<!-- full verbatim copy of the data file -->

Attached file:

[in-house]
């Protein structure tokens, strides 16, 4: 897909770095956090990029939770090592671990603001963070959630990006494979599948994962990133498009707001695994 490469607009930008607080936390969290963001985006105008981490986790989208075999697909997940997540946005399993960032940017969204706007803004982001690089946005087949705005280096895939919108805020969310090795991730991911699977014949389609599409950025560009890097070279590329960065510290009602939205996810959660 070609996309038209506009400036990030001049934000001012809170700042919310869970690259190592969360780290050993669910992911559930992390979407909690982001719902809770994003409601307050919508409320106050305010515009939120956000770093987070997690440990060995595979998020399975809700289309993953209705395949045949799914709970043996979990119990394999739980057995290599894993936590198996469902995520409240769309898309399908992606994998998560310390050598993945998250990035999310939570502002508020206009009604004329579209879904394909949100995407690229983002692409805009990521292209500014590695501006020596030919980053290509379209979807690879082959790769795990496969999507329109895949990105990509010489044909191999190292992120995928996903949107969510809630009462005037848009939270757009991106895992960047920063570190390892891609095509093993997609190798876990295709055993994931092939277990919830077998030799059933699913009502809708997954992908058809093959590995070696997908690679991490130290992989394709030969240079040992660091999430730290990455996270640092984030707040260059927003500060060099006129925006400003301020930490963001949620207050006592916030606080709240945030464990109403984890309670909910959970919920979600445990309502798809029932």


[in-house]
């Protein structure tokens, strides 16, 4: 897909770095956090990029939770090592671990603001963070959630990006494979599948994962990133498009707001695994 490469607009930008607080936390969290963001985006105008981490986790989208075999697909997940997540946005399993960032940017969204706007803004982001690089946005087949705005280096895939919108805020969310090795991730991911699977014949389609599409950025560009890097070279590329960065510290009602939205996810959660 070609996309038209506009400036990030001049934000001012809170700042919310869970690259190592969360780290050993669910992911559930992390979407909690982001719902809770994003409601307050919508409320106050305010515009939120956000770093987070997690440990060995595979998020399975809700289309993953209705395949045949799914709970043996979990119990394999739980057995290599894993936590198996469902995520409240769309898309399908992606994998998560310390050598993945998250990035999310939570502002508020206009009604004329579209879904394909949100995407690229983002692409805009990521292209500014590695501006020596030919980053290509379209979807690879082959790769795990496969999507329109895949990105990509010489044909191999190292992120995928996903949107969510809630009462005037848009939270757009991106895992960047920063570190390892891609095509093993997609190798876990295709055993994931092939277990919830077998030799059933699913009502809708997954992908058809093959590995070696997908690679991490130290992989394709030969240079040992660091999430730290990455996270640092984030707040260059927003500060060099006129925006400003301020930490963001949620207050006592916030606080709240945030464990109403984890309670909910959970919920979600445990309502798809029932």